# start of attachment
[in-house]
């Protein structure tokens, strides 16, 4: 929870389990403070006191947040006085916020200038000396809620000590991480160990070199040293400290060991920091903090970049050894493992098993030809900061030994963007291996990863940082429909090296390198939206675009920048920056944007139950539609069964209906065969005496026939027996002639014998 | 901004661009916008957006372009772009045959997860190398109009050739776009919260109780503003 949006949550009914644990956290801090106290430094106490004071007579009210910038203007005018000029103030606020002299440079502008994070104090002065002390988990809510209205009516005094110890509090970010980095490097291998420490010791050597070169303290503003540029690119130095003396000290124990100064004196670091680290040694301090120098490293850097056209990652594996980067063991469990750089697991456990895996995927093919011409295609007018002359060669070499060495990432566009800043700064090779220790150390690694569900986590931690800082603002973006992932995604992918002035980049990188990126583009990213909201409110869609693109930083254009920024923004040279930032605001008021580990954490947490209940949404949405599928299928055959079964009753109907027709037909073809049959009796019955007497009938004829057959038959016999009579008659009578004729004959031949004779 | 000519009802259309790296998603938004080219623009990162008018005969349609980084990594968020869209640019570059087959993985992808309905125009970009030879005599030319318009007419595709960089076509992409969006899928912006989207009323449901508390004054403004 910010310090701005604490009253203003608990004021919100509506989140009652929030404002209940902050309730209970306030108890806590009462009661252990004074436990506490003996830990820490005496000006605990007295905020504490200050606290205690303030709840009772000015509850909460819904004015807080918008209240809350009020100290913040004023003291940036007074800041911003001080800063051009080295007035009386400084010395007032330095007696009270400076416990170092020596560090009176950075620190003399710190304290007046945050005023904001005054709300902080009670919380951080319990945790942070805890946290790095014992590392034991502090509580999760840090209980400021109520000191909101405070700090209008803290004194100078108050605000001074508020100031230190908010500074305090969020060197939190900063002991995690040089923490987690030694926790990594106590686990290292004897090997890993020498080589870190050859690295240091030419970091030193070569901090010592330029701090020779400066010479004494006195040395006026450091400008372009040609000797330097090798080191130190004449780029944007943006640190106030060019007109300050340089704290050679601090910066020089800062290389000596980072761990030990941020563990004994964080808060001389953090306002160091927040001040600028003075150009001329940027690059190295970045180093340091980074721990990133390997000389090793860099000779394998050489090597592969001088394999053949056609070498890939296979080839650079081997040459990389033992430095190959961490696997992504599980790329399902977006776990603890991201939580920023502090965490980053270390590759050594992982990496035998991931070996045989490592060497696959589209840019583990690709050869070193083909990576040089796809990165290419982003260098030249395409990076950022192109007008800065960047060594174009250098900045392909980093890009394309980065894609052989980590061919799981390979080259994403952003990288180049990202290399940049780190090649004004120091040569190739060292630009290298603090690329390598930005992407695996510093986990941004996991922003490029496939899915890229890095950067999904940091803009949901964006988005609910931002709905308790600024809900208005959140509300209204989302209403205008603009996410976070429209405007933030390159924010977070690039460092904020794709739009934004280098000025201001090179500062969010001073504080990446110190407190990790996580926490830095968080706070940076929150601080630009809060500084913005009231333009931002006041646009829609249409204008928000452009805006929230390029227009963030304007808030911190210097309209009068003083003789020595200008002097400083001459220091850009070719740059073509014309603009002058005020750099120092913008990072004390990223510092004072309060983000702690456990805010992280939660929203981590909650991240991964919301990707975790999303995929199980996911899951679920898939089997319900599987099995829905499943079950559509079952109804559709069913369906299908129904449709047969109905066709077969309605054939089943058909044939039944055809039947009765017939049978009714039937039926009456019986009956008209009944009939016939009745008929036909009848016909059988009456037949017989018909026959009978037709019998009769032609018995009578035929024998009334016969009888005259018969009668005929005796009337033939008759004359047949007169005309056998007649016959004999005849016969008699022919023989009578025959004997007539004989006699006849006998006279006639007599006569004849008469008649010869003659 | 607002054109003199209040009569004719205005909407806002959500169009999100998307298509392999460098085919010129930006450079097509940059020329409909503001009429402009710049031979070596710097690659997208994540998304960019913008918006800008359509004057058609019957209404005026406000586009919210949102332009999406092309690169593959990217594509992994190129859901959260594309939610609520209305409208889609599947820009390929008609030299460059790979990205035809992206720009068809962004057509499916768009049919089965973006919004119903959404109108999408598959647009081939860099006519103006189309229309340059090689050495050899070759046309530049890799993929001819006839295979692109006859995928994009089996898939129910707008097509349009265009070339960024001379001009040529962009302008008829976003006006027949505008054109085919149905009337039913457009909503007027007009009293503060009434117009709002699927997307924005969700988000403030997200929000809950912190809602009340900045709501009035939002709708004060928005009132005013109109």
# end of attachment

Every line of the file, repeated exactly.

[in-house]
């Protein structure tokens, strides 16, 4: 929870389990403070006191947040006085916020200038000396809620000590991480160990070199040293400290060991920091903090970049050894493992098993030809900061030994963007291996990863940082429909090296390198939206675009920048920056944007139950539609069964209906065969005496026939027996002639014998 | 901004661009916008957006372009772009045959997860190398109009050739776009919260109780503003 949006949550009914644990956290801090106290430094106490004071007579009210910038203007005018000029103030606020002299440079502008994070104090002065002390988990809510209205009516005094110890509090970010980095490097291998420490010791050597070169303290503003540029690119130095003396000290124990100064004196670091680290040694301090120098490293850097056209990652594996980067063991469990750089697991456990895996995927093919011409295609007018002359060669070499060495990432566009800043700064090779220790150390690694569900986590931690800082603002973006992932995604992918002035980049990188990126583009990213909201409110869609693109930083254009920024923004040279930032605001008021580990954490947490209940949404949405599928299928055959079964009753109907027709037909073809049959009796019955007497009938004829057959038959016999009579008659009578004729004959031949004779 | 000519009802259309790296998603938004080219623009990162008018005969349609980084990594968020869209640019570059087959993985992808309905125009970009030879005599030319318009007419595709960089076509992409969006899928912006989207009323449901508390004054403004 910010310090701005604490009253203003608990004021919100509506989140009652929030404002209940902050309730209970306030108890806590009462009661252990004074436990506490003996830990820490005496000006605990007295905020504490200050606290205690303030709840009772000015509850909460819904004015807080918008209240809350009020100290913040004023003291940036007074800041911003001080800063051009080295007035009386400084010395007032330095007696009270400076416990170092020596560090009176950075620190003399710190304290007046945050005023904001005054709300902080009670919380951080319990945790942070805890946290790095014992590392034991502090509580999760840090209980400021109520000191909101405070700090209008803290004194100078108050605000001074508020100031230190908010500074305090969020060197939190900063002991995690040089923490987690030694926790990594106590686990290292004897090997890993020498080589870190050859690295240091030419970091030193070569901090010592330029701090020779400066010479004494006195040395006026450091400008372009040609000797330097090798080191130190004449780029944007943006640190106030060019007109300050340089704290050679601090910066020089800062290389000596980072761990030990941020563990004994964080808060001389953090306002160091927040001040600028003075150009001329940027690059190295970045180093340091980074721990990133390997000389090793860099000779394998050489090597592969001088394999053949056609070498890939296979080839650079081997040459990389033992430095190959961490696997992504599980790329399902977006776990603890991201939580920023502090965490980053270390590759050594992982990496035998991931070996045989490592060497696959589209840019583990690709050869070193083909990576040089796809990165290419982003260098030249395409990076950022192109007008800065960047060594174009250098900045392909980093890009394309980065894609052989980590061919799981390979080259994403952003990288180049990202290399940049780190090649004004120091040569190739060292630009290298603090690329390598930005992407695996510093986990941004996991922003490029496939899915890229890095950067999904940091803009949901964006988005609910931002709905308790600024809900208005959140509300209204989302209403205008603009996410976070429209405007933030390159924010977070690039460092904020794709739009934004280098000025201001090179500062969010001073504080990446110190407190990790996580926490830095968080706070940076929150601080630009809060500084913005009231333009931002006041646009829609249409204008928000452009805006929230390029227009963030304007808030911190210097309209009068003083003789020595200008002097400083001459220091850009070719740059073509014309603009002058005020750099120092913008990072004390990223510092004072309060983000702690456990805010992280939660929203981590909650991240991964919301990707975790999303995929199980996911899951679920898939089997319900599987099995829905499943079950559509079952109804559709069913369906299908129904449709047969109905066709077969309605054939089943058909044939039944055809039947009765017939049978009714039937039926009456019986009956008209009944009939016939009745008929036909009848016909059988009456037949017989018909026959009978037709019998009769032609018995009578035929024998009334016969009888005259018969009668005929005796009337033939008759004359047949007169005309056998007649016959004999005849016969008699022919023989009578025959004997007539004989006699006849006998006279006639007599006569004849008469008649010869003659 | 607002054109003199209040009569004719205005909407806002959500169009999100998307298509392999460098085919010129930006450079097509940059020329409909503001009429402009710049031979070596710097690659997208994540998304960019913008918006800008359509004057058609019957209404005026406000586009919210949102332009999406092309690169593959990217594509992994190129859901959260594309939610609520209305409208889609599947820009390929008609030299460059790979990205035809992206720009068809962004057509499916768009049919089965973006919004119903959404109108999408598959647009081939860099006519103006189309229309340059090689050495050899070759046309530049890799993929001819006839295979692109006859995928994009089996898939129910707008097509349009265009070339960024001379001009040529962009302008008829976003006006027949505008054109085919149905009337039913457009909503007027007009009293503060009434117009709002699927997307924005969700988000403030997200929000809950912190809602009340900045709501009035939002709708004060928005009132005013109109």